The liver is the bodies largest internal organ consisting out of roughly 360B cells. It has 500 different roles and tasks. One of the liver’s most important tasks is to break down food and convert it into energy when you need it. Your liver also helps the body to get rid of waste products and plays a vital role in fighting infections, particularly in the bowel.
When the liver is damaged, generally it will not be noticed until things get serious. Drinking alcohol can increase the risk of developing liver disease and cause irreparable damage to this very important part of the body.
Alcohol-related liver disease accounts for well over a third (37%) of liver disease deaths. And figures show victims are getting younger – more than one in 10 of deaths of people in their 40s are from liver disease, most of them from alcoholic liver disease. Typical alcoholic liver damages are hepatic steatosis (fatty liver disease), fibrosis and cirrhosis.
Studies on alcohol consumption revealed that generation of reactive oxygen species (ROS) and enhancement of lipid peroxidation as a result of alcohol metabolism are the key causes in the initiation of acute liver injury. The alcohol metabolite acetaldehyde is found to be responsible for the production of ROS, causing oxidative stress, endoplasmic reticulum stress, fibrosis and eventually leading to cirrhosis in the liver. Specific classes of enzymes, matrix metalloproteinases (MMPs) are found to be involved in the hepatic regeneration and in the remodelling of extracellular matrix (ECM) by causing degradation of its components like gelatin, fibronectin and collagen. It is also reported that alcohol intoxication leads to an increase in the expression of transcription factor nuclear factor-kappa B (NF-κB), which is involved in the initiation of the inflammatory cascade.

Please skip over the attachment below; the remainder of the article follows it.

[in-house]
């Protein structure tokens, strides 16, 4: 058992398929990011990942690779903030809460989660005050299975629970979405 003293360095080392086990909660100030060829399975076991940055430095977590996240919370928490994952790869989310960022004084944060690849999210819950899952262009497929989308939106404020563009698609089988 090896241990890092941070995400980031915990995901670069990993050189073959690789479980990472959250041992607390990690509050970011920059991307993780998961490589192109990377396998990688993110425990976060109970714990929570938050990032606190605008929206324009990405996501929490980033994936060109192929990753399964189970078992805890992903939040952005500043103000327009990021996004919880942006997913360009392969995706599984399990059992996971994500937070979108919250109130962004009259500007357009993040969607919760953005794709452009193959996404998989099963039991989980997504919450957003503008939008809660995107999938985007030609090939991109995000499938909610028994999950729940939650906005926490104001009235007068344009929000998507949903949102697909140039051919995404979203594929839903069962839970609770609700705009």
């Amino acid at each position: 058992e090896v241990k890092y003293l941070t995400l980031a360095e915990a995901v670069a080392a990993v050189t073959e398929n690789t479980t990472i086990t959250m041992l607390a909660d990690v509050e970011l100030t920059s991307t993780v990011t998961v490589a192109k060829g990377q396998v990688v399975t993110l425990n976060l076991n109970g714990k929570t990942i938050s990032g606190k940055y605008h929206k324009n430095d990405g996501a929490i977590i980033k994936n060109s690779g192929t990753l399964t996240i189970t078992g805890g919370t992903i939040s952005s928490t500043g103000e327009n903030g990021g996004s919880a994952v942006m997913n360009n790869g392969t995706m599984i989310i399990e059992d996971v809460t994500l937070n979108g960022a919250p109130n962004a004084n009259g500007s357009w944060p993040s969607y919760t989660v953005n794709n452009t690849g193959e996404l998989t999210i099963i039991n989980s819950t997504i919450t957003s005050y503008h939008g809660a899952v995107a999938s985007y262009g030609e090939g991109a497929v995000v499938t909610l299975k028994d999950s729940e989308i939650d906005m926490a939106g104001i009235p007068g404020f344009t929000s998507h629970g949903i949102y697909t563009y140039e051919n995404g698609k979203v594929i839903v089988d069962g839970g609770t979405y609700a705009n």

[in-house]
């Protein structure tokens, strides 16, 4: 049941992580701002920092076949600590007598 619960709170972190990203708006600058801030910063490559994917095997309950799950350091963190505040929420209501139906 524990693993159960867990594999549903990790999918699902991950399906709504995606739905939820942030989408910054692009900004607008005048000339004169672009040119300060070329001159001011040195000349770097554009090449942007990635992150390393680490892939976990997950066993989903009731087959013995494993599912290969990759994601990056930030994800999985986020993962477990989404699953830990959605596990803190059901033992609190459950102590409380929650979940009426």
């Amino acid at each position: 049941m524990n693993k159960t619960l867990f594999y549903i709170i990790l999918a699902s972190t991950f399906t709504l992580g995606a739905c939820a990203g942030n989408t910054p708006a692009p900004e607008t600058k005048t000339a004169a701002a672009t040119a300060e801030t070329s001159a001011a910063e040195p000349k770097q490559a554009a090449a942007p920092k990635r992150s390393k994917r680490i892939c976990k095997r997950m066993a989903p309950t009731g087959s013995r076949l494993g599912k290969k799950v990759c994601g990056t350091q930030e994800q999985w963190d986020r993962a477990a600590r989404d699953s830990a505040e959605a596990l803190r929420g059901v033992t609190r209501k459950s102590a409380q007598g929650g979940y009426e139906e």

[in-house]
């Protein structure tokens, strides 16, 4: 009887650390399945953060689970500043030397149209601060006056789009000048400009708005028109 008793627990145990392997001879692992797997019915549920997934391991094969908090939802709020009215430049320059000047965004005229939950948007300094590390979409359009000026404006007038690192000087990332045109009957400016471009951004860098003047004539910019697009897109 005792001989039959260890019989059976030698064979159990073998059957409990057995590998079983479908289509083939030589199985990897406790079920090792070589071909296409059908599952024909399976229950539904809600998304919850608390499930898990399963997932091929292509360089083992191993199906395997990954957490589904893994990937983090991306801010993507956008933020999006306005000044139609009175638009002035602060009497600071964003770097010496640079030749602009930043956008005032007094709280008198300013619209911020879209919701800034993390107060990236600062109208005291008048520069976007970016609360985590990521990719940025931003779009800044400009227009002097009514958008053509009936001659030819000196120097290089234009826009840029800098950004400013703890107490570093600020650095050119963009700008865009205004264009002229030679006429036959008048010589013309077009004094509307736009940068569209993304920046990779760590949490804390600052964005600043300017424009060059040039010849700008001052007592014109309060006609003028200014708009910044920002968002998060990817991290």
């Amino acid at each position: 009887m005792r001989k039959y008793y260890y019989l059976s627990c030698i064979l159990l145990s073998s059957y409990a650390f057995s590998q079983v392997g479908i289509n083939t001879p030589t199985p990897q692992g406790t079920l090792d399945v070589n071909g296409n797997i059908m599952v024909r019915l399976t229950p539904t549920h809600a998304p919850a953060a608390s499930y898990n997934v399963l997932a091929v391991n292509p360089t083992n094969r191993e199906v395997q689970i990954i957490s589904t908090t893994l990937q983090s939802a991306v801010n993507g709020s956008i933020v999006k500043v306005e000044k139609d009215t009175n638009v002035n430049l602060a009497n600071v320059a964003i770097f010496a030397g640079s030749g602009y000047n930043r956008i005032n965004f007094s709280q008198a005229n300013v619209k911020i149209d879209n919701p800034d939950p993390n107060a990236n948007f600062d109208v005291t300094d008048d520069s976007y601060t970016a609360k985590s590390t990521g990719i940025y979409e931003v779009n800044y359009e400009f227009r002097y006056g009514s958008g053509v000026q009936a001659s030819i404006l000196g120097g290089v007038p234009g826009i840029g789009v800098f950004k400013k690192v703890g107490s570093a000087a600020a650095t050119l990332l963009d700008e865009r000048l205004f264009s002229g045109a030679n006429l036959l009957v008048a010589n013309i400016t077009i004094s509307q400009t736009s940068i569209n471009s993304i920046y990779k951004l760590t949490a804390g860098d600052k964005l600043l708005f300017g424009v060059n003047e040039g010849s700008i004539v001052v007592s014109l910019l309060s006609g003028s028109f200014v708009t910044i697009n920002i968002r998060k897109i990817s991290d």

Endogenous antioxidants, such as GSH and its catalysed enzymes (glutathione S-transferase, glutathione reductase, and glutathione peroxidase) play an important role in the detoxification and scavenging of ROS and its intermediates and protect the cells from oxidative injury. Superoxide dismutase is the enzyme involved in the dismutation of the superoxide radical, whereas catalase is involved in the decomposition of H2O2.
Fisetin is known to possess antioxidant, anti-inflammatory, anticancer, antihyperlipidaemic, and neuroprotective properties. It has been shown that administration of fisetin restores antioxidant status and attenuates apoptotic protein expressions in kidneys and brain. Fisetin has also been found to protect the liver by attenuating oxidative stress during streptozotocin-induced hyperglycaemia. The researchers that conducted this study hypothesised that fisetin administration may have beneficial effects against alcohol-induced acute liver injury.
To test this, five groups consisting each out of 8 mice (C57BL/6) were treated with different length and dose of fisetin for several days as pre-treatment (or control substance) followed by an alcohol administration resembling heavy drinking behavior. The pre-treament happened over several days with dosing at either 5 or 10 mg/kg. Afterwards liver function, oxidative stress, histological changes, mitochondrial function, pro-inflammatory markers, collagen content, and matrix metalloproteinases were assessed.
In the alcohol only treated mice the researchers observed upregulation of HO-1 expression and the reduced activity of NQO-1 in the liver tissues. Hepatic damage was also confirmed by the morphological and histopathological changes observed in the liver tissue. The alcohol administration caused an increase in the collagen levels, vacuolisation and cellular degeneration and a mild infiltration of inflammatory cells and fibrotic changes in the periportal region of the liver tissue. It also caused a significant increase in the oxidative stress markers, disturbed the mitochondrial function, matrix metalloproteinases activities and also induced histological changes in liver tissue.
Pre-treatment with fisetin restored the mitochondrial respiratory enzyme activities and attenuated the mitochondrial damage. Fisetin administration also recovered the alcohol-induced histological alterations, antioxidants defences, NF-κB expression and stabilised the matrix metalloproteinases (MMPs) activity in the liver tissue.
The dosing, as mentioned earlier, was upto 10mg/Kg/day. Using FDA specified guidelines we can calculate the Human Equivalent Dose (HED) for the diet given to the mice. We find a HED of approx. 0,8mg/kg. Or approximately 60mg daily fisetin dose for a person weighing 70kg. Typical supplements on the market have serving sizes of 100mg.
Overall it can be concluded that fisetin has the potential to ameliorate alcohol-induced hepatic damage and may be used as part of a treatment strategy for alcohol-induced hepatotoxicity. While the author discourages excessive alcohol use the study outcome does suggest that fisetin supplementation during the days before a night out may be a sensible strategy to protect the liver from drinking alcohol.